The mixed picture of drinking and drug use is revealed today in the Australian Institute of Health and Welfare’s National Drug Strategy Household Survey, which shows men are more likely to use legal or illegal drugs than women, except for pharmaceuticals, which are used equally.
The AIHW survey of 26,000 people reveals the proportion of people aged 14 and over smoking daily is 15.1 per cent, down from 16.6 per cent three years ago and 25 per cent in 1993. Of those 12-17, only 3.2 per cent of girls smoke daily and 1.8 per cent of boys.
“This . . . is encouraging, as tobacco smoking is the single most preventable cause of ill-health and death,” AIHW spokesman Brent Diverty said yesterday.
The biggest declines in daily smoking are among people in their early 20s to mid-40s, but for over-45s the proportion remained relatively stable, and for some age groups increased slightly.
Alcohol consumption at levels risking harm (more than two standard drinks a day) has remained constant at about one in five people since 2007, although the proportion aged 14 or older who consumed alcohol daily declined from 8.1 per cent in 2007 to 7.2 per cent last year.
In a sign the advertising campaign on the risks of alcohol for teenagers is working, a significant drop in teenage drinking has occurred. In 2007, 61.6 per cent of those 12-17 consumed alcohol at least once in the year, while last year the figure fell to 54.5 per cent.
More pregnant women are heeding the health message about alcohol, with 52 per cent abstaining from alcohol last year compared with 40 per cent in 2007.
The AIHW survey shows illicit drug use within the past 12 months rose from 13.4 per cent in 2007 to 14.7 per cent last year.
“There was an increase in the proportion of people who used cannabis, pharmaceuticals for non-medical purposes, cocaine and hallucinogens,” Mr Diverty said. “But for the first time in since 1995, ecstasy use declined between 2007 and 2010, from 3.5 per cent to 3 per cent.”
The impact of alcohol use on others worsened in the past three years, the AIHW survey shows, with the proportion of people reporting they were physically abused by a person under the influence of alcohol increasing from 4.5 per cent to 8.1 per cent.
Stephen Lunn

Cigarette Alternatives Threatening Anti-Smoking Progress

While indoor-smoking bans encourage smokers to quit, a variety of new, smokeless products threaten to keep them hooked, and to lure young people into nicotine addiction.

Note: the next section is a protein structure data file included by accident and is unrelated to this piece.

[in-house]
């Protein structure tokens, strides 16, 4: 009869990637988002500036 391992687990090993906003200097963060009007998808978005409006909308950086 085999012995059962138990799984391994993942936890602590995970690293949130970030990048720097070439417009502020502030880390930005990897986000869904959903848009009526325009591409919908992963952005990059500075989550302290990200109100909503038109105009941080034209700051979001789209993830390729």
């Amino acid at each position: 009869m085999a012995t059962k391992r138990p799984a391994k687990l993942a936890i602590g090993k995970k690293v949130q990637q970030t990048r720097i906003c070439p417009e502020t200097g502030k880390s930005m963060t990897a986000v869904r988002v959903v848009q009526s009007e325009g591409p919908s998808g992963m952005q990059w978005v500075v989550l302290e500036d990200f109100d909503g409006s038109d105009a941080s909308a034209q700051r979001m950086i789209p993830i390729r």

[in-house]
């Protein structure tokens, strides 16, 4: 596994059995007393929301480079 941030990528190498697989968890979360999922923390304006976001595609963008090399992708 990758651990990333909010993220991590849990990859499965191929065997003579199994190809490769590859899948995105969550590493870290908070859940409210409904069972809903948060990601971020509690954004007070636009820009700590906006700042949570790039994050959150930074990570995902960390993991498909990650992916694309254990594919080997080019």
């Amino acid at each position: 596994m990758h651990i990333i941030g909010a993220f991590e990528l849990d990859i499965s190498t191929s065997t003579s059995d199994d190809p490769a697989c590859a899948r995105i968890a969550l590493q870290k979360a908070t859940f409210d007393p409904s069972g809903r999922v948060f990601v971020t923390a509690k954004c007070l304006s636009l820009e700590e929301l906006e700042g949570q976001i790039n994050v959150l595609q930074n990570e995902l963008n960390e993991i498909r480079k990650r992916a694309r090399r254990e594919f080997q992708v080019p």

That’s the view of the American Cancer Society, the National Cancer Institute, and many researchers looking into the newest cigarette alternatives. These products include smokeless tobacco, dissolvable tobacco, and electronic cigarettes.
“Manufacturers are introducing a very convenient, widely available product delivering nicotine, which is incredibly addictive,” said Ware Kuschner, MD, Associate Professor of Pulmonary and Critical Care Medicine at Stanford University. “Do we want to unleash this to adolescents, to children?”
Manufacturers claim that their cigarette alternatives are made to satisfy adult smokers’ craving for nicotine when they can’t light up. Because these products produce no smoke, users can indulge at work, in restaurants and bars, at school, and other places smoking is banned.
Although the levels of tobacco-specific nitrosamines are lower than in cigarettes and the products contain the same amount of nicotine as in cigarettes or in some cases even less, they are far from harmless, health advocates warn, noting that too little is known about the newest products to judge their risk.
The most studied alternative is smokeless tobacco. A 2008 study by the World Health Organization showed that smokeless tobacco users have an 80% higher than average risk for oral cancer and a 60% higher risk for esophageal and pancreatic cancers. But the risk is still considerably lower than it is for lung cancer in cigarette smokers. The most common effects of smokeless tobacco are gum disease and benign oral lesions.
“Lifetime [smokeless-tobacco] users would probably have less risk for cancer, and certainly respiratory disease, than lifetime smokers,” said Mark Parascandola, PhD, MPH, an epidemiologist with the National Cancer Institute’s Tobacco Control Research Branch.
Thomas J. Glynn, PhD, Director of Cancer Science and Trends for the American Cancer Society, has a similar view: “There are no safe forms of tobacco,” he said, “but certainly less harmful forms.”
A study published earlier this year in the Journal of Agricultural and Food Chemistry (2011;59:2745–2751) suggests that dissolvable tobacco also has the potential to cause oral and gum problems, and a study of e-cigarettes by the FDA in 2009 found several samples with nitrosamines and other carcinogens.